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I welcome the Scottish Government’s reaffirmation of its commitment to ensure that 10 per cent of journeys will be made by bike by 2020, since that is clearly highly desirable in terms of health and climate change. However, being realistic, I do not think it looks like we will achieve the target given that—late increases in the budget process notwithstanding—the active travel budget is still less than 1 per cent of the total transport budget.
It seems to me and, I am sure, to others in the chamber that safety is the key to reaching the target. Alison Johnstone highlighted the sad and tragic fact that 16 cyclists have died on Lothian roads this century. Cyclists desperately need more space on roads and more 20mph limits in residential areas. In that regard, I emphasise the importance of the Labour amendment and I hope that the Scottish Government will consider the guidance that appears to discourage some local authorities from introducing such zones.
Of course, cycle paths are important—there are many good ones in my constituency, which will encourage me to return to cycling in due course—but action on cycle training is also required. Alison Johnstone and I attended a recent cycle training event at Leith primary school, but we would agree that action on cycle training of that sort is to no avail if the other safety measures are not taken.
Local community-led campaigns, such as the we love Leith campaign by the Greener Leith organisation, are important. I pay tribute to the Scottish Government for providing much of that campaign’s funding through the climate challenge fund. It involved community consultation, behaviour change work and efforts to tackle the barriers to active travel that were identified by local residents. The first consultation, involving 450 residents, put the behaviour of other road users at the top of the list of reasons for people disliking cycling, along with danger and vulnerability in general. That is perhaps not surprising because, as I was alarmed to read in a newspaper report a couple of weeks ago, Leith Walk has been flagged up as one of the 10 most dangerous streets in the United Kingdom for cyclists.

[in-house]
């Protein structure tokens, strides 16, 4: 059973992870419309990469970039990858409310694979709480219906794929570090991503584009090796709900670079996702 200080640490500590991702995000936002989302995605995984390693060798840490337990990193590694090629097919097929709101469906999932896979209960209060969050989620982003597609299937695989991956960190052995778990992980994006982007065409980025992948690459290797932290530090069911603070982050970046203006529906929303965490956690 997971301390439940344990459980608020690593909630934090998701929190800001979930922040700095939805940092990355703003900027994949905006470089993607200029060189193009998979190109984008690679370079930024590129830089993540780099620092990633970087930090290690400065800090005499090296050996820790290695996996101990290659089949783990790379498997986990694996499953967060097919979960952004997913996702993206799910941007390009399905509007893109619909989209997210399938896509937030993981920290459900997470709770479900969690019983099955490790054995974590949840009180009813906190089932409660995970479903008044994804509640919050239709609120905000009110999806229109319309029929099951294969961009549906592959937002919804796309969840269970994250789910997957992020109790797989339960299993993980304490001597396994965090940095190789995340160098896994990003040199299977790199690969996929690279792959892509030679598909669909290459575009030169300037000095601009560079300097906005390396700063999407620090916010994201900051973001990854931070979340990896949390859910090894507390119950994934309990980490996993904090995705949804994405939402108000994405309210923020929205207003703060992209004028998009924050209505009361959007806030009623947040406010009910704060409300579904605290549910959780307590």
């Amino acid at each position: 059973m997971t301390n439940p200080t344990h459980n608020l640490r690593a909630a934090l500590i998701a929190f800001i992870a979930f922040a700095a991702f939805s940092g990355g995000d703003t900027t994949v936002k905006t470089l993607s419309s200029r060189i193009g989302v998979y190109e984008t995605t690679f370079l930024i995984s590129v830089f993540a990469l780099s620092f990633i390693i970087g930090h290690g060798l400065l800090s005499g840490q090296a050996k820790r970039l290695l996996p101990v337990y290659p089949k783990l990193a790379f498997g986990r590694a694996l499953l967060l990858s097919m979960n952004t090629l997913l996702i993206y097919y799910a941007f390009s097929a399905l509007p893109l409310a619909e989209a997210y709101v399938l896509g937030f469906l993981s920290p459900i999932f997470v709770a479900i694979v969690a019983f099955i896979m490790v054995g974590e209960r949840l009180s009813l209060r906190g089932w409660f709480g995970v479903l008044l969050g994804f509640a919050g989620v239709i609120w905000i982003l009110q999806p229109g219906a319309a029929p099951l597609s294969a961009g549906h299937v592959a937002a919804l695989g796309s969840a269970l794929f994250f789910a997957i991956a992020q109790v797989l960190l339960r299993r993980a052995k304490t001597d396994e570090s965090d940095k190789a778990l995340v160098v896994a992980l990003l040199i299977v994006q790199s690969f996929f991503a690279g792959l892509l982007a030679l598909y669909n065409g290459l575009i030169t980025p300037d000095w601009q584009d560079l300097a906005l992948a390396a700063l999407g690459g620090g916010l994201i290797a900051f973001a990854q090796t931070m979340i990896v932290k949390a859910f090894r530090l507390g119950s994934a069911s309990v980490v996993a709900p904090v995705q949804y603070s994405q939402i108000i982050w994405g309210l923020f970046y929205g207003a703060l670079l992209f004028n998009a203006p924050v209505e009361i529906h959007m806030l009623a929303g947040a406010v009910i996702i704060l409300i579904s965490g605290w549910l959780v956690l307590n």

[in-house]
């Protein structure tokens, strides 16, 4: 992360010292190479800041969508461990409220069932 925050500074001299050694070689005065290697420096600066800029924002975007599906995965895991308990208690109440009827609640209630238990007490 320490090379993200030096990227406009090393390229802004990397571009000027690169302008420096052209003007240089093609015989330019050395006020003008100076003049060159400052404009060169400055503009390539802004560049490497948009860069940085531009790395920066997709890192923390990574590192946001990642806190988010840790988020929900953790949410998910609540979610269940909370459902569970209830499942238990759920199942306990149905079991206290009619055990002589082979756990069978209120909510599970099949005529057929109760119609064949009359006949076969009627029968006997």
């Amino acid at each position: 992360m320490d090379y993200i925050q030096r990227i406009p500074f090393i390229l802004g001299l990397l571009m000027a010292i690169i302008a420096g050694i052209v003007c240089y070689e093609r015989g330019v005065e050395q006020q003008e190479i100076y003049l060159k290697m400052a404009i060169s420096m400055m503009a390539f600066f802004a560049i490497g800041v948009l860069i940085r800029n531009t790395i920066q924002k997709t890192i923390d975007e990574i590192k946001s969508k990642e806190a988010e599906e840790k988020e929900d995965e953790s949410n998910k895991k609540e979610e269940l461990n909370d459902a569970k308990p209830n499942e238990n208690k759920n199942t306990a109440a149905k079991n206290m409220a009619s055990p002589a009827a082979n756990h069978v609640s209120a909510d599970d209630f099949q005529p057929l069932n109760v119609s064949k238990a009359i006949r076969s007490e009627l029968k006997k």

When residents were asked what would encourage them to cycle more, 49 per cent said that infrastructure improvements would be the main thing that would get them back on their bike. A second consultation flagged up dedicated cycle lanes on main arterial routes as the top cycling priority.
Greener Leith has also highlighted the need to reduce traffic growth in general in order to encourage cycling, as well as for many other purposes. In particular, it flagged up the social cohesion of neighbourhoods, the sense of ownership of public space and mental and physical health. Therefore, I am alarmed that traffic trends tend to be going in the opposition direction. I have lodged some parliamentary questions about that this week.
Edinburgh has been referred to quite a bit. We must acknowledge that a lot of good work has been done, but I think that the 5 per cent of the budget for active travel schemes next year is not matched by this year’s budget for them, which is 1 per cent of revenue spend. Edinburgh Labour has emphasised the separation of bikes and road traffic, the safe storage of bikes, possible cycle hire schemes, school cycling training and 20mph speed limits. I re-emphasise that last point. It seems to me that the widespread use of 20mph speed limits in residential areas would benefit cyclists and pedestrians alike.